Wednesday, March 28, 2012

JavaScript Function Spaghetti Code

In this post we will have a look at the spaghetti code created by functions and how to avoid them. First lets quickly go through why this is a cause of concern.

Problems with Function Spaghetti Code

  • Variables/ functions are added to the global scope

  • The code is not modular

  • There's potential for duplicate function names

  • Difficult to maintain

  • No namespace sense.

Let's take for example the following set of functions and check whats the issue with them.
// file1.js

function saveState(obj) {
    // write code here to saveState of some object
    alert('file1 saveState');

// file2.js (remote team or some third party scripts)
function saveState(obj, obj2) {
     // further code...
    alert('file2 saveState");

Now the problem here is if your application is using saveState() then the execution of saveState() which one to call is determined by the script loading.  The later script overrides same functions already defined by earlier script.
For e.g.

If this script is references as
<script src="file1.js" type="text/javascript"></script>
<script src="file2.js" type="text/javascript"></script>

Then the function defined in file2.js will be overriding the one defined in file1.js. If you change the order the order of overriding changes. So, you can see this is a cause of concern if you have a n application which depends of javascripts both internal and from third party. One way to solve this problem is with closures.

Closure inner function always has access to the vars and parameters of its outer function, even after the outer function has returned. ~ Douglas Crockford
In JavaScript yo can nest function and the nested function has access to all the variables and functions defined by its parent. This seems very simple and straightforward, but this is a very complex concept under the hood. Its like a function still holds the variables around its environment even after the function seems out of scope. Let us quickly go through an example.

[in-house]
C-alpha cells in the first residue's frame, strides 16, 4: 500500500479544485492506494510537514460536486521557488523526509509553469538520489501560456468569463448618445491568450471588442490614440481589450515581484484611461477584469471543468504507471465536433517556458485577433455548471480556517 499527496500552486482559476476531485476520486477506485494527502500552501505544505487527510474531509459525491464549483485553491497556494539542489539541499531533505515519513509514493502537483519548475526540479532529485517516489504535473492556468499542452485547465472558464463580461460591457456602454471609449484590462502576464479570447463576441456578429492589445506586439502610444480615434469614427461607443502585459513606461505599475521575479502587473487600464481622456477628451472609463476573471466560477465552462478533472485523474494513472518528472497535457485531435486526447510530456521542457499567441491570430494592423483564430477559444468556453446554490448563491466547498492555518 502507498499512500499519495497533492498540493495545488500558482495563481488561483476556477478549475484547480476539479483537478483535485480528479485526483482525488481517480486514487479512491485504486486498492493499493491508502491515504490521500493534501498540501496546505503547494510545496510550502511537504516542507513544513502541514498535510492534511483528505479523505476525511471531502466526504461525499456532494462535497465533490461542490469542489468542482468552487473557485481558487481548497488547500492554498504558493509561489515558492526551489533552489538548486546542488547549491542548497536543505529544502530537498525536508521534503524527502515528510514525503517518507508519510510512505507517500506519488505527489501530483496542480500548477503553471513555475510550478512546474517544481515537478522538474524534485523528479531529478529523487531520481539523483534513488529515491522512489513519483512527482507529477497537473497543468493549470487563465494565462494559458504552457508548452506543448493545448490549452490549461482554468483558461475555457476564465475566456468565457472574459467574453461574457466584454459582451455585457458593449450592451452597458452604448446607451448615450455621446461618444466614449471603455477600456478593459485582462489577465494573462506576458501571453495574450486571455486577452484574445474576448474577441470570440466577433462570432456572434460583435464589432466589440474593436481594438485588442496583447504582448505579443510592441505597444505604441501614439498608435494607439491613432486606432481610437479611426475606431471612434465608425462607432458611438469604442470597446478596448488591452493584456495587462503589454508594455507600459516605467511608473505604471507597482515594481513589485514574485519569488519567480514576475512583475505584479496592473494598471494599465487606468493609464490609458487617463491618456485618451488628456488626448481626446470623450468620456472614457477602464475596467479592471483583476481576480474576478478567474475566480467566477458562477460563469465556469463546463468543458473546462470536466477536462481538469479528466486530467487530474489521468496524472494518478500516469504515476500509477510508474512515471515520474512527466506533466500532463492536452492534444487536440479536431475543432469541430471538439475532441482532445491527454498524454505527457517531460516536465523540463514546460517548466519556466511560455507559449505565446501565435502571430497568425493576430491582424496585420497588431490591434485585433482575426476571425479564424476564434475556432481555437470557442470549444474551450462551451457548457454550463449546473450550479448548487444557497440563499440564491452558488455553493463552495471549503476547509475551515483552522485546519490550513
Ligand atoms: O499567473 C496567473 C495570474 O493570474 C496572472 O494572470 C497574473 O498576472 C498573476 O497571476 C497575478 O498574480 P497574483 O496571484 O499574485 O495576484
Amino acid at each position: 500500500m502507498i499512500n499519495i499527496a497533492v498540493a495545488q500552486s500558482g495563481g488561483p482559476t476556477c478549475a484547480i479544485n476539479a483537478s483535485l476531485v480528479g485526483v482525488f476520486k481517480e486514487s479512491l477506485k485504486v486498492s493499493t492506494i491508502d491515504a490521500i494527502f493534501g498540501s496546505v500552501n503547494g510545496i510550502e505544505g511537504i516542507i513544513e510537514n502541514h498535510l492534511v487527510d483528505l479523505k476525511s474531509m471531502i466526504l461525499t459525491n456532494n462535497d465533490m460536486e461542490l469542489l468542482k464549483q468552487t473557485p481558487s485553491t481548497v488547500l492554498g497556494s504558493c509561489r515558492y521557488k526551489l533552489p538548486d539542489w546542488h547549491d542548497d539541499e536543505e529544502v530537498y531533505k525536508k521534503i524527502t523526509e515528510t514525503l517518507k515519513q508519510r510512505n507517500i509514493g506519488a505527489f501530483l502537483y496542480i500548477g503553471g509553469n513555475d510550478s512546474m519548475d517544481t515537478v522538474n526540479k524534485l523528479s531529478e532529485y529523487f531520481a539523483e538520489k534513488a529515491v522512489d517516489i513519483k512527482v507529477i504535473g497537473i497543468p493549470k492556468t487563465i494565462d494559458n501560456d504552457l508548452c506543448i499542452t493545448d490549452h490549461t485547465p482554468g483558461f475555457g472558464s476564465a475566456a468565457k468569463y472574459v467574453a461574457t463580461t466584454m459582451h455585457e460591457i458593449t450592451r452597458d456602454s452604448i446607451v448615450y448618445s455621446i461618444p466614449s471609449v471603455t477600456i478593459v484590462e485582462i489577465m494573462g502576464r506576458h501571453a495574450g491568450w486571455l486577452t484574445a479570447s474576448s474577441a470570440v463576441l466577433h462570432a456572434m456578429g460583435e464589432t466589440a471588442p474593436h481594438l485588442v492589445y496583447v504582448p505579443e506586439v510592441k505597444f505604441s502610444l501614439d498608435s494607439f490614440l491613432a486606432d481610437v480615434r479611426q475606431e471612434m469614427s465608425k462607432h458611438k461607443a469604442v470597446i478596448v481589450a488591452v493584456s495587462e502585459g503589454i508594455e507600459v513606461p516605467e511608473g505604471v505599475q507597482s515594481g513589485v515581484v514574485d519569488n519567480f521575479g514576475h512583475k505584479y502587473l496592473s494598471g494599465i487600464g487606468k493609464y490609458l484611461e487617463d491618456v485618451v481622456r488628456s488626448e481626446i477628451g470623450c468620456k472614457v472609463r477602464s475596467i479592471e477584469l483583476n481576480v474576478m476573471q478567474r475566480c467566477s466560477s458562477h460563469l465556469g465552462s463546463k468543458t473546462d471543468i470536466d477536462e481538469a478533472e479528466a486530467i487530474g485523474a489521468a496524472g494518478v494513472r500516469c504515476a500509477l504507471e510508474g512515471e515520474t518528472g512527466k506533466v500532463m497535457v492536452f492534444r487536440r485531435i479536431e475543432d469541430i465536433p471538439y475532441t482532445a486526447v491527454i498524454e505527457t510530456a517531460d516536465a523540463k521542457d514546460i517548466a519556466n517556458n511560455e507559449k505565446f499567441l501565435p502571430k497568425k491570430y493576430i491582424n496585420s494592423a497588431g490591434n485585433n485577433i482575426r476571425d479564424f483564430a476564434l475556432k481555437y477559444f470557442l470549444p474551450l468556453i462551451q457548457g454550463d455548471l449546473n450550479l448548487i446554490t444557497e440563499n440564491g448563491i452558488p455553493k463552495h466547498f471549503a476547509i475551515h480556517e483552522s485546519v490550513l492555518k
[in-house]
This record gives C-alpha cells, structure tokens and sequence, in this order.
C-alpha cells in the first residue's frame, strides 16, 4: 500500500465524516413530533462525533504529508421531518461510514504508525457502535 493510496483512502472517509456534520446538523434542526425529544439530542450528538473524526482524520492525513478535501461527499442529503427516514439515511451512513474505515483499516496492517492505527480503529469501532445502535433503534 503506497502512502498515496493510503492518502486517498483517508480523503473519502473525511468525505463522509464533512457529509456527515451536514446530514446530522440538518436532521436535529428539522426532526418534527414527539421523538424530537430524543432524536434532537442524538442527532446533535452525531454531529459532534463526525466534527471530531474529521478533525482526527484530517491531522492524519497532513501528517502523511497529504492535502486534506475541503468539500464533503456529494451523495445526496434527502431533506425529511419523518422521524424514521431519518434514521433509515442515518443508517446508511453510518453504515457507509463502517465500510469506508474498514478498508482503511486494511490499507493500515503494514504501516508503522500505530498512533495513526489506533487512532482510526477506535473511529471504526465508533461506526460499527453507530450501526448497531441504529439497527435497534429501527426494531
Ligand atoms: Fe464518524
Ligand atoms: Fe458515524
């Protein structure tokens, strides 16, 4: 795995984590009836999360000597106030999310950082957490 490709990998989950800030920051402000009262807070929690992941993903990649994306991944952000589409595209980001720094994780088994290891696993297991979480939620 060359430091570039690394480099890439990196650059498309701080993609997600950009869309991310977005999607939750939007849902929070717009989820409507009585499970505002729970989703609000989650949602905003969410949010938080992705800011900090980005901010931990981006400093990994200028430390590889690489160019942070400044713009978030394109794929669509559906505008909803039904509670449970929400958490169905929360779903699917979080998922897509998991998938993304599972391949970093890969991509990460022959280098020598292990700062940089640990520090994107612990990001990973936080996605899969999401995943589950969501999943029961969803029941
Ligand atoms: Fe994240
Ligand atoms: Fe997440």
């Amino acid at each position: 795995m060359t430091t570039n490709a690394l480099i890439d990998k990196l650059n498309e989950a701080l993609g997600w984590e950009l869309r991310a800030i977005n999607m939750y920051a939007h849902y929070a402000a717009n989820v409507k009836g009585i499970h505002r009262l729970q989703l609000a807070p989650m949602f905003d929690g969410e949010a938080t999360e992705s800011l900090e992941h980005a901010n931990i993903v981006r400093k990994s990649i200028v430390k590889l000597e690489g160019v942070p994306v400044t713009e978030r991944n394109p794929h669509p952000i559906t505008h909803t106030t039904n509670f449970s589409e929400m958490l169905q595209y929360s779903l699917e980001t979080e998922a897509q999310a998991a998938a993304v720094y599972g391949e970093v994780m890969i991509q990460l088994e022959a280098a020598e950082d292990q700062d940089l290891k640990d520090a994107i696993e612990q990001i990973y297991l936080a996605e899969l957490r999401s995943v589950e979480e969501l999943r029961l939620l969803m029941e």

// The getDate() function returns a nested function which refers the 'date' variable defined 
// by outer function getDate()
function getDate() {
   var date = new Date();    // This variable stays around even after function returns

   // nested function
   return function () {
      return date.getMilliseconds();

Now if you call this function as shown below, you will see that the inner function holds on 
the the date variable.

// Once getDate() is executed the variable date should be out of scope and it is, but since 
// the inner function
// referenes date, this value is available to the inner function.
var dt = getDate();


The output of the above alert will be the same value of date.getMilliseconds();

Let's take another look at closure and use a module kind of pattern..

var MyDate = function () {
    var date = new Date();
    var getMilliSeconds = function () {
        return date.getMilliseconds();

var dt = new MyDate();

alert(dt.getMilliSeconds());  // This will throw error as getMilliSeconds is not accessible.

Make the following changes
var MyDate = function () {
    var date = new Date();
    var getMilliSeconds = function () {
        return date.getMilliseconds();
    return {
        getMs : getMilliSeconds

What you are doing above is encapsulating all your logic in a namespace, in this case MyDate, and only
returning public methods to the outside world as an object literal.

You can use this as shown below..

var dt = new MyDate();
alert(dt.getMs());  // This should work.

The above construct is very similar to "The Revealing Module Pattern", which we will cover in
subsequent posts.

Now let's solve the original problem of saveState.

function App() {
    var save = function (o) {
        // write code to save state here..
        // you have acces to 'o' here...
    return {
        saveState: save

var app = new App();

app.saveState({ name: "rajesh"});

Your application can use this as follows, without worrying about other saveStates floating around...

var app = new App();
app.saveState({ name: "rajesh"});

To conclude, we had look at why function spaghetti coding is bad and how to avoid this by using closure and module pattern.

In subsequent post we will look at how to create namespace and dig into deeper of the module pattern.

Hopefully you will find this useful.


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